Get schooled on UW architecture, with a Seattle Architecture Foundation tour

Ever strolled onto the University of Washington campus, marveled at all the different architecture, and thought, “Gosh, I’d sure love to learn more about these buildings from a knowledgable person, for a modest fee?”

Well, you’re in luck, dear reader! Because the Seattle Architecture Foundation (SAF) is doing just such a thing.

Via email:

Purple and Gold: From Gothic to Modern at the UW Core

Come see how this glorious “University of a Thousand Years” has managed through its first 150. Go back in time to bask in the rich detail of Gothic, Renaissance, and Beaux Arts architecture. Stroll through serene quadrangles, lush gardens and awe-inspiring interiors along the way. Witness some new stars as contemporary buildings change with the needs of this fine institution. Oh, and did we mention it has the most fabulous view of Mount Rainier.

The tours run from 11:30 AM-1:30 PM on July 27, August 31*, September 28*, and October 26* (the last Saturdays of the next four months).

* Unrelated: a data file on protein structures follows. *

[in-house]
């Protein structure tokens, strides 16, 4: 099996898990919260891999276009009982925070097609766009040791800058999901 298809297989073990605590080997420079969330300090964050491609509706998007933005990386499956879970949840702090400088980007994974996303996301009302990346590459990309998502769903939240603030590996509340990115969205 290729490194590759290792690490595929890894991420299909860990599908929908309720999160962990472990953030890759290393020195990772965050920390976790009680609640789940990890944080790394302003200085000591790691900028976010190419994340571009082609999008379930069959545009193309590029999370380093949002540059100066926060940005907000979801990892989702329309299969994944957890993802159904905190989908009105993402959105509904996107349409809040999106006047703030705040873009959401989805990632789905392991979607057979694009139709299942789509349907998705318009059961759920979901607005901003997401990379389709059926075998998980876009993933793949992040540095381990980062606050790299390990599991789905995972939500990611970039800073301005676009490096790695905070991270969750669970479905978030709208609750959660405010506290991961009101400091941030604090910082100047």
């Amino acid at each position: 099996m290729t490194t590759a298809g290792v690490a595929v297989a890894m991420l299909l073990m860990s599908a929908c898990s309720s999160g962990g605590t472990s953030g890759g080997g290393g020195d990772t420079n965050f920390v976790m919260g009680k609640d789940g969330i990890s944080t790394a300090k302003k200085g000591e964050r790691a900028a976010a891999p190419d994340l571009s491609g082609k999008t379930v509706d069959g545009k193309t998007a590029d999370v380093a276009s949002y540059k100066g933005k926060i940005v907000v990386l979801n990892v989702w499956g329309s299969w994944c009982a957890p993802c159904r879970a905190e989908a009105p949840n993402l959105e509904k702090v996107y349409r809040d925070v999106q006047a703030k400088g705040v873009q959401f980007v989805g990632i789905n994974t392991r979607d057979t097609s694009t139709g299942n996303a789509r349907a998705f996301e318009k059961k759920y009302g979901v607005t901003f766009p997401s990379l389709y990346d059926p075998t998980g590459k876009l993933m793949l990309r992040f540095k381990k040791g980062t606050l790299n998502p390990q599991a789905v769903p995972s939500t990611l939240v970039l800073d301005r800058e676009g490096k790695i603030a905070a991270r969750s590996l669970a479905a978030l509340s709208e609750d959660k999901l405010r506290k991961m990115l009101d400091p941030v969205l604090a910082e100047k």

Tickets are $15 ($10 for SAF members, $25 day of IF there are any available). Advance tickets are strongly recommended, and can be purchased through Brown Paper Tickets, here.

The Seattle Architecture Foundation is a non-profit organization that connects people to the architecture, design and history of Seattle. SAF provides entertaining workshops, dynamic tours, educational seminars and enthusiastic community advocacy.

*A word of caution: All of these starred tour dates are also Husky Football home game dates. You may want to consult the Husky Football season schedule before choosing one of these dates; however, not all the game times are set as of this writing.

Children’s Home Society land FOR SALE: 3.7 acres on NE 65th St could be yours

The Ravenna-Bryant Community Association (RBCA) posted on their website today information about the sale of the Children’s Home Society of Washington (CHSW) property at 3300 NE 65th St.


View Children’s Home Society of Washington land for sale in a larger map